Sunday, May 19, 2024
Florida's intense heat poses unique health risks.

Florida’s intense heat poses unique health risks.

Heat-Related Illnesses and Injuries on the Rise in South Florida

A middle-aged man arrived at Margate’s HCA Northwest Hospital emergency room on Monday complaining of major muscle cramping from his feet to his shoulders. Dr. Craig Kushnir, an emergency room doctor, quickly diagnosed the issue as dehydration. He noted that he has been seeing several patients with intense muscle cramping in recent weeks as temperatures in South Florida have soared. This summer’s extreme heat has led to an increase in various heat-related illnesses and injuries, ranging from anxiety dreams to painful kidney stones and burns caused by falling on the scorching ground.

Rashes and Burns

At Cleveland Clinic Florida, Dr. Aisha Subhani, chair of the emergency department, has treated patients with severe rashes that they believed were allergic reactions but turned out to be heat rashes. Furthermore, there have been incidents of burns caused by the scorching temperatures. Children have burned their rear ends on playground slides, beachgoers have burned the bottom of their feet on hot sand, and seniors have suffered burns from falls on heated pavement. In Florida, where falls are the most common reason for emergency room visits, even a few minutes of contact with hot pavement can result in dangerous injuries.

Sunburns and Kidney Stones

One of the more frequent heat-related issues seen in emergency departments this summer is kidney stones. Dr. Raymond J. Leveillee, a urologist, explains that super-hot weather can cause dehydration, leading to the formation of kidney stones. Florida is already a high-risk zone for kidney stones, particularly in the summer. People need to be mindful of drinking enough fluids and staying hydrated, both when outside in the hot weather as well as when indoors in air-conditioned environments.

Another heat-related concern is sunburn. The intense sunburns experienced this summer have led doctors to treat patients as they would burn victims. Staying asleep on the beach and waking up with severe sunburns has become a common occurrence. It is important for people to protect their skin from the sun and seek medical attention if they experience severe sunburn symptoms.

Medication Reactions

Soaring temperatures also pose risks for individuals on certain medications, especially older adults. Medications like heart medications, antidepressants, antipsychotics, ADHD medications, and antihistamines can affect an individual’s heat tolerance and increase the risk of heat stroke. Additionally, some medications can cause dehydration and make the skin more susceptible to sunburn and rashes. It is crucial for individuals to be aware of these interactions and take necessary precautions.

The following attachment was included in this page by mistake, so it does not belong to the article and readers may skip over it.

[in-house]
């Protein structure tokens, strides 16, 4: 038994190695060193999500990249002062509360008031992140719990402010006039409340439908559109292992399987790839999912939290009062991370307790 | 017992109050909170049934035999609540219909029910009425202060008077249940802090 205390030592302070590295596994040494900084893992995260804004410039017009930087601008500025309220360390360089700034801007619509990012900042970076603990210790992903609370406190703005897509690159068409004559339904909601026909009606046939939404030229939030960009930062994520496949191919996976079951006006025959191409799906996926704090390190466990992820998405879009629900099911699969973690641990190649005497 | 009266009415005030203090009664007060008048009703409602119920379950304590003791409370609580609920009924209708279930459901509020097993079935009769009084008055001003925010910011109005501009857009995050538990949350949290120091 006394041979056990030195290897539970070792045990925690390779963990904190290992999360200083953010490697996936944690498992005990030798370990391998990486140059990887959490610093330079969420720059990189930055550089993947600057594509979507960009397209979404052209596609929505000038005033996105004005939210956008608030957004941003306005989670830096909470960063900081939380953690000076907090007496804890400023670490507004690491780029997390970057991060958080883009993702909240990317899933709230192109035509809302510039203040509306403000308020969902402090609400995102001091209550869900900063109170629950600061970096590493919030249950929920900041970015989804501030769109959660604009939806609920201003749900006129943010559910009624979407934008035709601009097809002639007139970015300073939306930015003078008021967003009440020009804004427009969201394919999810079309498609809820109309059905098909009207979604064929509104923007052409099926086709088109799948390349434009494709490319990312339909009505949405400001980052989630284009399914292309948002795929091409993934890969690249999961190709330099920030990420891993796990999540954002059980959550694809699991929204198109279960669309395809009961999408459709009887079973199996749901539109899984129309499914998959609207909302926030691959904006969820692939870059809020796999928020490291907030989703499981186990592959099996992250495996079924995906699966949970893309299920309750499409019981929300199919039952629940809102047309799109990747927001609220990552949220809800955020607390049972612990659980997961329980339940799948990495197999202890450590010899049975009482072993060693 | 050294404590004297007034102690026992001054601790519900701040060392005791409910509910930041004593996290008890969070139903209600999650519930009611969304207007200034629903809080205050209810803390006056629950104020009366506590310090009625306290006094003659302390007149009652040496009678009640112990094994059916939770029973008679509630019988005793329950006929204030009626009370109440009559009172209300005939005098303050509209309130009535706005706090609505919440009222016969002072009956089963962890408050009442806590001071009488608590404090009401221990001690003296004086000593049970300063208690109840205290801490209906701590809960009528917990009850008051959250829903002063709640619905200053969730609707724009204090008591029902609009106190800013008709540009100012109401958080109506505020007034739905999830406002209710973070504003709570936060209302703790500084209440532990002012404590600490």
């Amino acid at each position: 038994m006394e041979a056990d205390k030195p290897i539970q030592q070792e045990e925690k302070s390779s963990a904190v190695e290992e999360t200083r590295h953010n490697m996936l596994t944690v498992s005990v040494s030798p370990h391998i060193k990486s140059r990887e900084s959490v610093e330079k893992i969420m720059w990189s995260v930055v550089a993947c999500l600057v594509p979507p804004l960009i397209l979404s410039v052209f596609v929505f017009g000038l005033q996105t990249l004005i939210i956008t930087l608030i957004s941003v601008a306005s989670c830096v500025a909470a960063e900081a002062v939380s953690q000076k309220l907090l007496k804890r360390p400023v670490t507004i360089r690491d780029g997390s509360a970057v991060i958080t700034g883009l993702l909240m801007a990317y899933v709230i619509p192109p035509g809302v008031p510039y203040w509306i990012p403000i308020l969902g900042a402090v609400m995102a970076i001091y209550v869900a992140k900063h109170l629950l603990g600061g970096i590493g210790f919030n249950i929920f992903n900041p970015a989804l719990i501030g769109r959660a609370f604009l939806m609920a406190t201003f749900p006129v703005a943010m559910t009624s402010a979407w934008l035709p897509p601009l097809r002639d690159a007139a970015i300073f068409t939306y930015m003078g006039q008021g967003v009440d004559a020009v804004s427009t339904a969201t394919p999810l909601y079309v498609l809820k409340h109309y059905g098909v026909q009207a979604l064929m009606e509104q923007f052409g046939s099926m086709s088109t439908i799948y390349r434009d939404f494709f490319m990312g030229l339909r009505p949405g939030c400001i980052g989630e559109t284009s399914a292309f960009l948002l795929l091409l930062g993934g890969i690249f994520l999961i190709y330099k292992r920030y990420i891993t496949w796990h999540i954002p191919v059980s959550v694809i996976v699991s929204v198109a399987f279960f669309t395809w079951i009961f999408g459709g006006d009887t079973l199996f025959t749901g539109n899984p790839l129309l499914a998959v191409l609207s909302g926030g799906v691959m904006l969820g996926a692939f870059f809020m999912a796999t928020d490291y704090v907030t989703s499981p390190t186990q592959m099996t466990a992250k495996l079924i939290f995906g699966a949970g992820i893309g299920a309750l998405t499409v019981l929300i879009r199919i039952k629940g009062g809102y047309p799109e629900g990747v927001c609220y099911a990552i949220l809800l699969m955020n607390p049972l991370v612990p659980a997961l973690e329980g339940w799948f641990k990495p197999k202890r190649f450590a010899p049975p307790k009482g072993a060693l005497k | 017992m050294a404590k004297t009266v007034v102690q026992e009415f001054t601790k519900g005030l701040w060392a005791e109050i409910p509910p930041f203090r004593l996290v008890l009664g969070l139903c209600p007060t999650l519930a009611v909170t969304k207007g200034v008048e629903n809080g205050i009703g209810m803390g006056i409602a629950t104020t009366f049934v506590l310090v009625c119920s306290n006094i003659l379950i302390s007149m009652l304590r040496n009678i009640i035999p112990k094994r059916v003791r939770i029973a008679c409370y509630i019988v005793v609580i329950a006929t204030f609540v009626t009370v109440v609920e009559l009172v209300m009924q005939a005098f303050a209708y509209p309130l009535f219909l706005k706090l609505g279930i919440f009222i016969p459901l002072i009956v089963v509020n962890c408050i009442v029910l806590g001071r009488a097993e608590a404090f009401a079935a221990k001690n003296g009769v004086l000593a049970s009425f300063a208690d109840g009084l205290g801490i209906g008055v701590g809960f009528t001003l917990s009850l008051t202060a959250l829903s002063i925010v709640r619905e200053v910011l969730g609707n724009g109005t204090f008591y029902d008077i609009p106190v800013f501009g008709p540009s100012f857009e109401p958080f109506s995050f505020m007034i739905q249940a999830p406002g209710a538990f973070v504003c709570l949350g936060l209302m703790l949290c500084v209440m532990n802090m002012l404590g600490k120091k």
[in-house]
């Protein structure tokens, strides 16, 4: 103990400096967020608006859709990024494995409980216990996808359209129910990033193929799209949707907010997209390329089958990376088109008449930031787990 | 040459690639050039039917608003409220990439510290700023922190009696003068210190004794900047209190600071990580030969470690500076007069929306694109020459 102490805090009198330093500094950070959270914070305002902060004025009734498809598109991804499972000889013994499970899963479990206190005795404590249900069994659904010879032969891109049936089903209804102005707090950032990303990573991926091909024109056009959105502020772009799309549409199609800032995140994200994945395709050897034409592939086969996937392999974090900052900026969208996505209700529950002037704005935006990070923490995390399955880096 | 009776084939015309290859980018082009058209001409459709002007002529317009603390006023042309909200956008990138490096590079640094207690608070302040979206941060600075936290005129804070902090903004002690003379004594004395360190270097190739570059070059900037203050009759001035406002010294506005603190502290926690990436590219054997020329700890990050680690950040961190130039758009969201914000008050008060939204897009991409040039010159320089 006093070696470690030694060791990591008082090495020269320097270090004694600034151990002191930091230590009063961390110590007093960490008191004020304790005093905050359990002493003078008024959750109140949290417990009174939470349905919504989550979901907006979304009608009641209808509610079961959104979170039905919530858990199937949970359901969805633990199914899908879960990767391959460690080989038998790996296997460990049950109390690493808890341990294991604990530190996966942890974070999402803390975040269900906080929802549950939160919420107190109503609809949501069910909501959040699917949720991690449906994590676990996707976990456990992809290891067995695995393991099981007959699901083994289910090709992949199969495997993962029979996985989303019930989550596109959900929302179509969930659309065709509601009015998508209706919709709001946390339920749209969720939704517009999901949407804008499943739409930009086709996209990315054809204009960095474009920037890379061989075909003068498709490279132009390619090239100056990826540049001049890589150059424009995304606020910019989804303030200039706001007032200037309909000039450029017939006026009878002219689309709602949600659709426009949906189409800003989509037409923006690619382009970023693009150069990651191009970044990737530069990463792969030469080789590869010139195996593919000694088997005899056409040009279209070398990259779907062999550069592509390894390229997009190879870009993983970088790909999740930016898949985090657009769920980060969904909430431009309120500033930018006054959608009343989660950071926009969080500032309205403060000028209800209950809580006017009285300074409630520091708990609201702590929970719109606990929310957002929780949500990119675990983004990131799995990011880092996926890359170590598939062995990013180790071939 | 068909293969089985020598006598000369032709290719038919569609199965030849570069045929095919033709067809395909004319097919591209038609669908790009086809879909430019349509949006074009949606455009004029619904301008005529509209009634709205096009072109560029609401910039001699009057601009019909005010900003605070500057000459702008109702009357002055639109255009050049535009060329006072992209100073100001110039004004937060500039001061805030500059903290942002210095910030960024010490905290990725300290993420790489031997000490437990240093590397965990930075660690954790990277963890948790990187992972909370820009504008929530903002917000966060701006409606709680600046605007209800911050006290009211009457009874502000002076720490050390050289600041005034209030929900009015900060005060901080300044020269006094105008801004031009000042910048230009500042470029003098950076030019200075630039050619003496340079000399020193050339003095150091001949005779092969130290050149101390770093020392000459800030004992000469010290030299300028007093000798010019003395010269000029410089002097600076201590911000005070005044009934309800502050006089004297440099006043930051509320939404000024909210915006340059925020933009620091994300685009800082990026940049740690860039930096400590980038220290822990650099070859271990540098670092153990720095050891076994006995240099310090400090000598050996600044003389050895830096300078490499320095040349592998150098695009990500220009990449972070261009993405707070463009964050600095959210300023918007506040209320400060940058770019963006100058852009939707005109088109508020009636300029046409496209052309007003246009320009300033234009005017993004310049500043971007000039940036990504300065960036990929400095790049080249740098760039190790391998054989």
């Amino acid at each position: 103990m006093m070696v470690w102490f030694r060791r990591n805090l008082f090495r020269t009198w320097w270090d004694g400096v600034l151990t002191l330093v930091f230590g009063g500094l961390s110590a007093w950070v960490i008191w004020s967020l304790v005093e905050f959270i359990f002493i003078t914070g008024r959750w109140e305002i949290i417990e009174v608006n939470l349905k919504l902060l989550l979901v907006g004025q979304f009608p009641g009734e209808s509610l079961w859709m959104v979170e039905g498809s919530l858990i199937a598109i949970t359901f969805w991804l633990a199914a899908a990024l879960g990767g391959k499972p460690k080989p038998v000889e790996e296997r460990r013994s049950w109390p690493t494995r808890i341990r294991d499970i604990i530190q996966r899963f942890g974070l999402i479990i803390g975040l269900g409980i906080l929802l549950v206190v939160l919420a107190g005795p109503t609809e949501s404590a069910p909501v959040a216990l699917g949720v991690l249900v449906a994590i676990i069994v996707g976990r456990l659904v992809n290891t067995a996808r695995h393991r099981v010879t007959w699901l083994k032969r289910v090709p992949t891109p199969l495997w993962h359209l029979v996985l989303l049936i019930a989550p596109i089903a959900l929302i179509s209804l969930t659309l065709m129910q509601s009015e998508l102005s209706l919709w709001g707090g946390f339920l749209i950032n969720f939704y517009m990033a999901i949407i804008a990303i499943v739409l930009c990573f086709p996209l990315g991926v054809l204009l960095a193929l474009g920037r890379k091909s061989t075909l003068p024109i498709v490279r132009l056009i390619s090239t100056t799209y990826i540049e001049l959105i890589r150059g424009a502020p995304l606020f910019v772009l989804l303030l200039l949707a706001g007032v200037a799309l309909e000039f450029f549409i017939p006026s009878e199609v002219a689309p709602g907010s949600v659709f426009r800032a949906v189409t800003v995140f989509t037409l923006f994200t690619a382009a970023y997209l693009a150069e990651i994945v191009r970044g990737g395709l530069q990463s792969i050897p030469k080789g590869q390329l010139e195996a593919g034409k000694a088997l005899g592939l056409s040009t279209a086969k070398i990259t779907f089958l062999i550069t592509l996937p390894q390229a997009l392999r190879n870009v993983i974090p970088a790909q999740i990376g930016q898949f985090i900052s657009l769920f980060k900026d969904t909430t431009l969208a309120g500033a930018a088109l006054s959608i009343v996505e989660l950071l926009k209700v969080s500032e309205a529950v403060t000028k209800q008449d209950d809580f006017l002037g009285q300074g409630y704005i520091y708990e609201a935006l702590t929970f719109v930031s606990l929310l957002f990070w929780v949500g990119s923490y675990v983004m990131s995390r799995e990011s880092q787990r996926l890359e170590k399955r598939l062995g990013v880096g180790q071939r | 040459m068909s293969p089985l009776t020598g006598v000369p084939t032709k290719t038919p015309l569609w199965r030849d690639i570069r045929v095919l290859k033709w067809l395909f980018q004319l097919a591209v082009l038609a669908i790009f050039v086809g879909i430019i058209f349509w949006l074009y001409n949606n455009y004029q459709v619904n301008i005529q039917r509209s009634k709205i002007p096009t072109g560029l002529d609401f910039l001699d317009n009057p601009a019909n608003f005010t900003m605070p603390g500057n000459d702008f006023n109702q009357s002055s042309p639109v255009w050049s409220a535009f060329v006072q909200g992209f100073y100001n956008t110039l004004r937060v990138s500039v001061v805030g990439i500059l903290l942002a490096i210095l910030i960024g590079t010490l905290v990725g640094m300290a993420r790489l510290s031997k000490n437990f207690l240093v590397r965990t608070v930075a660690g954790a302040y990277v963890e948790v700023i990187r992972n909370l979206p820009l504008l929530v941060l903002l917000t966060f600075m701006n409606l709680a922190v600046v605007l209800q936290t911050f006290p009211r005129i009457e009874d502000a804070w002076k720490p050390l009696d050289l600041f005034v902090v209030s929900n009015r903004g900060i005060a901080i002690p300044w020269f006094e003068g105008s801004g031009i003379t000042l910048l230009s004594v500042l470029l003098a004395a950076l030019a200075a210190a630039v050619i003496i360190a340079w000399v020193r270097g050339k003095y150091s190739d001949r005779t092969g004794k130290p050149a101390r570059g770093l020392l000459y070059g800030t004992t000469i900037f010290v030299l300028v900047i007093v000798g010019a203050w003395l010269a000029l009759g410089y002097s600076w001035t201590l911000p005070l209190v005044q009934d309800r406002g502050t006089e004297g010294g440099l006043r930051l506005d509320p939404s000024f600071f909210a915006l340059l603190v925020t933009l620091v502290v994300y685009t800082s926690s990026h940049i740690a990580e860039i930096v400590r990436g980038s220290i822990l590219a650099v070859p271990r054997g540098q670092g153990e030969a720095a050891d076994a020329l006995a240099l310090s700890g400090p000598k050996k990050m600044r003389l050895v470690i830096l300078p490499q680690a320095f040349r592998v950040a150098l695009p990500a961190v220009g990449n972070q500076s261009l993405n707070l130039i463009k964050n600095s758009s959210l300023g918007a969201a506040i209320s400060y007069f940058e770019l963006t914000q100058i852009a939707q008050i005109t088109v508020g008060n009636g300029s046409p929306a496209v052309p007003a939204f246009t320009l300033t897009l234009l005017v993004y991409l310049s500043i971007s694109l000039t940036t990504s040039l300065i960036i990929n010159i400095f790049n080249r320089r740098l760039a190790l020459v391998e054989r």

Gastrointestinal Illness

Leaving food in hot cars or outside in the heat can cause it to spoil much faster than usual, leading to gastrointestinal illness. Patients have been treated for vomiting and severe diarrhea that can be traced back to spoiled food. It is important to properly store food to avoid such issues.

Preterm Birth

Pregnant women need to take extra precautions during the hot summer months. Exposure to high temperatures, even in the early stages of pregnancy, is associated with increased risks of premature birth and stillbirth. Pregnant women are more likely to experience heat-related illnesses sooner than non-pregnant women, as their bodies work harder to cool themselves down and they are more prone to dehydration. Limiting outdoor activities and staying hydrated are important steps for pregnant women to take.

Sleep Issues

Experts have observed an increase in individuals experiencing insomnia and anxiety dreams due to the record heat. High temperatures in the bedroom can disrupt natural temperature fluctuations in the brain and body, making it difficult to fall asleep and interrupting rest throughout the night. This can have negative effects on daytime mood and lead to increased stress. Keeping the bedroom dark and cool at around 65°F is recommended to improve sleep quality.


The rising temperatures in South Florida have resulted in a surge of heat-related illnesses and injuries. Patients are seeking medical attention for various issues such as muscle cramping, rashes, burns, kidney stones, and medication reactions. Pregnant women need to be especially cautious, as high temperatures can increase the risk of preterm birth and stillbirth. It is crucial for individuals to stay hydrated, protect their skin from the sun, and take necessary precautions to avoid heat-related health risks.

Source: Sun Sentinel


About Eira Davis

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